• Long-term liabilities — these liabilities are reasonably expected not to be liquidated within a year. They usually include issued long-term bonds, notes payables, long-term leases, pension obligations, and long-term product warranties.— In these liabilities a company has to pay after a fixed or long period For ex:- Long term bank loans up to 1yr or more than one 1yr.

Liabilities of uncertain value or timing are called provisions - see Provision (Accounting). In accounting, current liabilities are considered liabilities of the business that are due within the fiscal year. ... A wage is a compensation which workers receive in exchange for their labor. ... In accountancy, an account is a label used for recording and reporting a quantity of almost anything. ... Tax rates around the world Tax revenue as % of GDP Economic policy Monetary policy Central bank   Money supply Fiscal policy Spending   Deficit   Debt Trade policy Tariff   Trade agreement Finance Financial market Financial market participants Corporate   Personal Public   Banking   Regulation        A tax is a financial charge or other levy imposed on... Accounts payable is a file or account that contains money that a person or company owes to suppliers, but hasnt paid yet. ... Adjusting entries are journal entries usually made at the end of an accounting period to allocate income and expenditure to the period in which they actually occurred. ... Long-term liabilities are liabilities with a future benefit over one year, such as notes payable that mature greater than one year. ... In finance, a bond is a debt security, in which the authorized issuer owes the holders a debt and is obliged to repay the principal and interest (the coupon) at a later date, termed maturity. ... This article or section should include material from Tenancy agreement A lease is a contract conveying from one person (the lessor) to another person (the lessee) the right to use and control some article of property for a specified period of time (the term), without conveying ownership, in exchange for... This article does not cite any references or sources. ... In commercial and consumer transactions, a warranty is an obligation that an article or service sold is as factually stated or legally implied by the seller, and that often provides for a specific remedy such as repair or replacement in the event the article or service fails to meet the... In accounting, provision means a liability of uncertain timing or amount. ...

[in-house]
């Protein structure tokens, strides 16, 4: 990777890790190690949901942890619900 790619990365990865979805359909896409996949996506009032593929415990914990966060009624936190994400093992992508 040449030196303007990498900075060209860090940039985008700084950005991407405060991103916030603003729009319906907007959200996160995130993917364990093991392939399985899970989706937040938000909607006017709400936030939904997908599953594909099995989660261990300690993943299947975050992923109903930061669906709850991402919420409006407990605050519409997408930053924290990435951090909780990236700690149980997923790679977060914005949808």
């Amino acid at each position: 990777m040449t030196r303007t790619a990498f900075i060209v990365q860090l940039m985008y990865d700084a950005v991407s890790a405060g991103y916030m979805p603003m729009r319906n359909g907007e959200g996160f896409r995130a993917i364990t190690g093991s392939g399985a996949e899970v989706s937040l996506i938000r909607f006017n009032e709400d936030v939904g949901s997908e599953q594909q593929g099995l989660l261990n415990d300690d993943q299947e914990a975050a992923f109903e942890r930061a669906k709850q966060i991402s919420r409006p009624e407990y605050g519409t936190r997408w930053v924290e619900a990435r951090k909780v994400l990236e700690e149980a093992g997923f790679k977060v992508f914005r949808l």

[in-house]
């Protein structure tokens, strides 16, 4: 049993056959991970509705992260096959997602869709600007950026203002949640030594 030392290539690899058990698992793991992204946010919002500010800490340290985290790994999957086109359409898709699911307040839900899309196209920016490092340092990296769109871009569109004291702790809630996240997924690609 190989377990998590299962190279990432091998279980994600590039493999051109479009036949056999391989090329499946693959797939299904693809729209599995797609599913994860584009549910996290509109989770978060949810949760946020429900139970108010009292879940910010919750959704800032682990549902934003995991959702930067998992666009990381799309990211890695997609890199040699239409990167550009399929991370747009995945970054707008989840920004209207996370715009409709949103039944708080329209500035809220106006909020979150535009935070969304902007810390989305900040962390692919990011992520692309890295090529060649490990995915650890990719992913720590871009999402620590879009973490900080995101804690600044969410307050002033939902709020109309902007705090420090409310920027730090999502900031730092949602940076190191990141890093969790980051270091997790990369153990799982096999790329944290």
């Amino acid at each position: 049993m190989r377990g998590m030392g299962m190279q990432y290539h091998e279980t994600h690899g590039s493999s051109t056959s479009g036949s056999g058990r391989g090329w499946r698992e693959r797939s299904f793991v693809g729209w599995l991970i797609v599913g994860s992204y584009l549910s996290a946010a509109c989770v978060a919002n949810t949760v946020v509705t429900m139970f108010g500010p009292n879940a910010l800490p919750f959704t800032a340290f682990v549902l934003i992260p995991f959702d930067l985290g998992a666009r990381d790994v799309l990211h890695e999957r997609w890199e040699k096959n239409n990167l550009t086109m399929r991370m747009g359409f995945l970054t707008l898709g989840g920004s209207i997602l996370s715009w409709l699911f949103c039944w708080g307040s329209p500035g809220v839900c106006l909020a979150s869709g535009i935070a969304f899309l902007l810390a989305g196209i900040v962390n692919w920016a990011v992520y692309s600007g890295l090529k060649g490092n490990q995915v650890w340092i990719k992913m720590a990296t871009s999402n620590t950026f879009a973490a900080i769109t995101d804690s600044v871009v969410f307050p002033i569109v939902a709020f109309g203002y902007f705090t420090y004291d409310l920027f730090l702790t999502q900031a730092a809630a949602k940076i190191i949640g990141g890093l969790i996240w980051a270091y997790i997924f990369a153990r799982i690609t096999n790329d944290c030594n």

In law

  • In commercial law, limited liability is a form of business ownership in which business owners are legally responsible for no more than the amount that they have contributed to a venture. If for example, a business goes bankrupt an owner with limited liability will not lose unrelated assets such as a personal residence (assuming they do not give personal guarantees). This is the standard model for larger businesses, in which a shareholder will only lose the amount invested (in the form of stock value decreasing). For an explanation see business entity.
  • Manufacturer's liability is a legal concept in most countries that reflects the fact that producers have a responsibility not to sell a defective product. See product liability.

Lady Justice or Justitia is a personification of the moral force that underlies the legal system (particularly in Western art). ... Tort is a legal term that means a civil wrong, as opposed to a criminal wrong, that is recognized by law as grounds for a lawsuit. ... This article or section does not cite any references or sources. ... Look up reputation in Wiktionary, the free dictionary. ... In the common law, civil law refers to the area of law governing relations between private individuals. ... Criminal law (also known as penal law) is the body of statutory and common law that deals with crime and the legal punishment of criminal offenses. ... Strict liability is a legal doctrine in tort law that makes a person responsible for the damages caused by their actions regardless of culpability (fault) or mens rea. ... English law is a formal term of art that describes the law for the time being in force in England and Wales. ... The Theft Act 1978 supplemented the earlier deception offences in English law contained in sections 15 and 16 of the Theft Act 1968 by reforming some aspects of those offences and adding new provisions. ... Compensation has several different meanings as indicated below. ... In law, damages refers to the money paid or awarded to a claimant (as it is known in the UK) or plaintiff (in the US) following their successful claim in a civil action. ... Vicarious liability is a form of strict, secondary liability that arises under the common law doctrine of agency – respondeat superior – the responsibility of the superior for the acts of their subordinate, or, in a broader sense, the responsibility of any third party that had the right, ability or duty to... Agency is an area of commercial law dealing with a contractual or quasi-contractual tripartite set of relationships when an Agent is authorized to act on behalf of another <No it is not. ... Respondeat superior, Latin for let the master answer, is a legal doctrine which states that an employer is responsible for employee actions performed within the course of the employment. ... Commercial law or business law is the body of law which governs business and commerce and is often considered to be a branch of civil law and deals both with issues of private law and public law. ... Limited liability (LL) is liability that is limited to a partner or investors investment. ... Bankruptcy is a legally declared inability or impairment of ability of an individual or organization to pay their creditors. ... The term business entity refers generally to any organization engaged in business activities, regardless of legal structure. ... Product liability encompasses a number of legal claims that allow an injured party to recover financial compensation from the manufacturer or seller of a product. ...